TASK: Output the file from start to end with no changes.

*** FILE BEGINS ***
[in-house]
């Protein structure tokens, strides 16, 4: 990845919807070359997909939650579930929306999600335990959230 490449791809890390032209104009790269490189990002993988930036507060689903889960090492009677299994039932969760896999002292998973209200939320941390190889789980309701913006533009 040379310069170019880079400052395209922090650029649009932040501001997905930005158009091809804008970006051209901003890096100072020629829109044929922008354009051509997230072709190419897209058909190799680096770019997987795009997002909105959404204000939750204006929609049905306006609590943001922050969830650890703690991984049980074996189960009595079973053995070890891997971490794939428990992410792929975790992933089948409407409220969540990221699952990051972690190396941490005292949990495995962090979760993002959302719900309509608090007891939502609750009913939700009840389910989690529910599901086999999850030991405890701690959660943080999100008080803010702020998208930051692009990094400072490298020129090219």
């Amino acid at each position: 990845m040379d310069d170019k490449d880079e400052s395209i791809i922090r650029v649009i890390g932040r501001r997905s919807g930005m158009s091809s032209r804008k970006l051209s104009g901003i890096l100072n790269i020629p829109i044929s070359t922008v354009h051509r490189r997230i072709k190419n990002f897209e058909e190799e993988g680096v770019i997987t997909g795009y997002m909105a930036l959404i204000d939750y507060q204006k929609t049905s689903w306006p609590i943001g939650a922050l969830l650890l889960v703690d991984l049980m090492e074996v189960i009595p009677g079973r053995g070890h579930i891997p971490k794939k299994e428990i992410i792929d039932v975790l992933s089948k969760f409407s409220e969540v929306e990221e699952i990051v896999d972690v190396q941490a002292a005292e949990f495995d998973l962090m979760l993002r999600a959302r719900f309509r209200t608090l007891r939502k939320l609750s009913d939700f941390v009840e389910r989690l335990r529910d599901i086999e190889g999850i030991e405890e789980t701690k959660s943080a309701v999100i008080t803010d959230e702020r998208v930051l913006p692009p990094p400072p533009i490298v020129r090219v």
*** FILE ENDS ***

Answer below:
[in-house]
């Protein structure tokens, strides 16, 4: 990845919807070359997909939650579930929306999600335990959230 490449791809890390032209104009790269490189990002993988930036507060689903889960090492009677299994039932969760896999002292998973209200939320941390190889789980309701913006533009 040379310069170019880079400052395209922090650029649009932040501001997905930005158009091809804008970006051209901003890096100072020629829109044929922008354009051509997230072709190419897209058909190799680096770019997987795009997002909105959404204000939750204006929609049905306006609590943001922050969830650890703690991984049980074996189960009595079973053995070890891997971490794939428990992410792929975790992933089948409407409220969540990221699952990051972690190396941490005292949990495995962090979760993002959302719900309509608090007891939502609750009913939700009840389910989690529910599901086999999850030991405890701690959660943080999100008080803010702020998208930051692009990094400072490298020129090219």
């Amino acid at each position: 990845m040379d310069d170019k490449d880079e400052s395209i791809i922090r650029v649009i890390g932040r501001r997905s919807g930005m158009s091809s032209r804008k970006l051209s104009g901003i890096l100072n790269i020629p829109i044929s070359t922008v354009h051509r490189r997230i072709k190419n990002f897209e058909e190799e993988g680096v770019i997987t997909g795009y997002m909105a930036l959404i204000d939750y507060q204006k929609t049905s689903w306006p609590i943001g939650a922050l969830l650890l889960v703690d991984l049980m090492e074996v189960i009595p009677g079973r053995g070890h579930i891997p971490k794939k299994e428990i992410i792929d039932v975790l992933s089948k969760f409407s409220e969540v929306e990221e699952i990051v896999d972690v190396q941490a002292a005292e949990f495995d998973l962090m979760l993002r999600a959302r719900f309509r209200t608090l007891r939502k939320l609750s009913d939700f941390v009840e389910r989690l335990r529910d599901i086999e190889g999850i030991e405890e789980t701690k959660s943080a309701v999100i008080t803010d959230e702020r998208v930051l913006p692009p990094p400072p533009i490298v020129r090219v």